Article Archive for January 2018
What makes a news article credible? Is it a trusted byline, a particular tone, the number of links, or the range of expert opinions presented?
To identify the credibility indicators in news media, Meedan and Hacks/Hackers set up a working group, currently in the process of developing a framework and mark-up a first round of test articles.
Initially called The Credibility Indicators Working Group and recently renamed as The Credibility Coalition, the initiative builds on existing frameworks such as Google’s way of labelling fact-checked articles in search results in order to build common definitions and a common data schema that all those who are working in this space can use to communicate.
“It’s an effort to develop a standard of third party mark-up of stories to inform platforms and AI initiatives about their credibility,” said An Xiao Mina, director of product at Meedan, who led workshops on credibility indicators at MozFest in London at the end of October.
“The coalition involves journalists, data scientists, librarians, designers and others because we believe that credibility has many different facets.”
The Telegraph takes on audio storytelling, with podcasts and news briefings on Alexa and Google Assistant
The Telegraph’s commitment to video and audio storytelling was further emphasised in 2017 with the hiring of two broadcast journalists.
Its portfolio of podcasts and drive to explore opportunities for news distribution on voice-controlled devices also points to a desire to build a diverse digital offering that places the brand in front of people who might otherwise not interact with The Telegraph, as well as reaching its existing audience on emerging platforms.
Rob Owers, director of video and audio at The Telegraph, joined the title after roles at Twitter and Sky News. His focus is to both improve the quality of the existing output and to explore the possibilities of branching out into different formats such as longform video.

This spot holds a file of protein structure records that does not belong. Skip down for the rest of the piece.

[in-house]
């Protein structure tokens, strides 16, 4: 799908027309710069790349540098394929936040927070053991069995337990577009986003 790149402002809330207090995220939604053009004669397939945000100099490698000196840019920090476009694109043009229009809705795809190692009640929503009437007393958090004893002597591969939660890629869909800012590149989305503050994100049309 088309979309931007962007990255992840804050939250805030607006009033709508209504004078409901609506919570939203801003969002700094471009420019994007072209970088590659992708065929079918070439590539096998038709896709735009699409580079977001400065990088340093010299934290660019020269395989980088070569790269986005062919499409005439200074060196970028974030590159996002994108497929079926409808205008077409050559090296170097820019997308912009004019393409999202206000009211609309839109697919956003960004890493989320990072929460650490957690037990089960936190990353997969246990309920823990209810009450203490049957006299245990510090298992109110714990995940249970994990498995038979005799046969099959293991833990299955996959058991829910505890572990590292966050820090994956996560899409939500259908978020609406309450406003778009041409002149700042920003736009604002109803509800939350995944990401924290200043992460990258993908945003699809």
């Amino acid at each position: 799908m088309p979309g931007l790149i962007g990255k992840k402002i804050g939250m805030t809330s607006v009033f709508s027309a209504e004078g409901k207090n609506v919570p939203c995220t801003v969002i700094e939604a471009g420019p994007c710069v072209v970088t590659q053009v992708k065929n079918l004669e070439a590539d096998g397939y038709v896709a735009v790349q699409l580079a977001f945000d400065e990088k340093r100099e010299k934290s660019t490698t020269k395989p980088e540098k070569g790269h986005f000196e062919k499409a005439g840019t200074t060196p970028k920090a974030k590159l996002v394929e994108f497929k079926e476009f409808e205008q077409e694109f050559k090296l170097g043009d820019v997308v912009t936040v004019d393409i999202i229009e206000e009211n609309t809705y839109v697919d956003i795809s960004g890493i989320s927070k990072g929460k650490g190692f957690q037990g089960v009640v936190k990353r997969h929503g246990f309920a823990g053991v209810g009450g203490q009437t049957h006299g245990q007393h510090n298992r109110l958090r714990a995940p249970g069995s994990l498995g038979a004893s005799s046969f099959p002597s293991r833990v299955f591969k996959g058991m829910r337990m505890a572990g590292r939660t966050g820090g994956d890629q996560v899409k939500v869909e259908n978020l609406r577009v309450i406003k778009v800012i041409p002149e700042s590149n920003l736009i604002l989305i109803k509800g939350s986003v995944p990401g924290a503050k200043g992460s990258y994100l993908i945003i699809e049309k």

With less than two months to go until newsrewired on 7 March, we are delighted to announce Maaike Goslinga and Jessica Best of Dutch news organisation De Correspondent will be giving the keynote speech at our 21st digital journalism conference at Reuters in Canary Wharf, London.
In the keynote, Maaike and Jessica will outline how De Correspondent has built a sustainable news organisation that restores trust in journalism, and that moves readers to become paying members and expert contributors of De Correspondent’s online community.
They will share 10 lessons De Correspondent has learned over the last four years, including the ways members contribute more than just their money; the key things they’ve found through their partnership with NYU’s Membership Puzzle Project; and the ongoing challenges they face in relation to both their Dutch platform, and as they look to launch an English-language platform in 2018.
With two months to go until our next newsrewired digital journalism conference (7 March, London), we are pleased to announce the first round of speakers who will be joining us on the day to discuss the latest trends and techniques in digital journalism.
Speakers from the Financial Times, The Telegraph, BBC, the Credibility Coalition and more will discuss the key skills needed in newsrooms today and the changing shaping the industry today, including mobile journalism, livestreaming, the changing relationship between readers and journalists, and news distribution on voice-controlled devices.
Early-bird tickets to the event are still available until 12 January, so grab yours for just £130+VAT this week.
Two workshops are also available as part of the newsrewired+ training day on 8 March.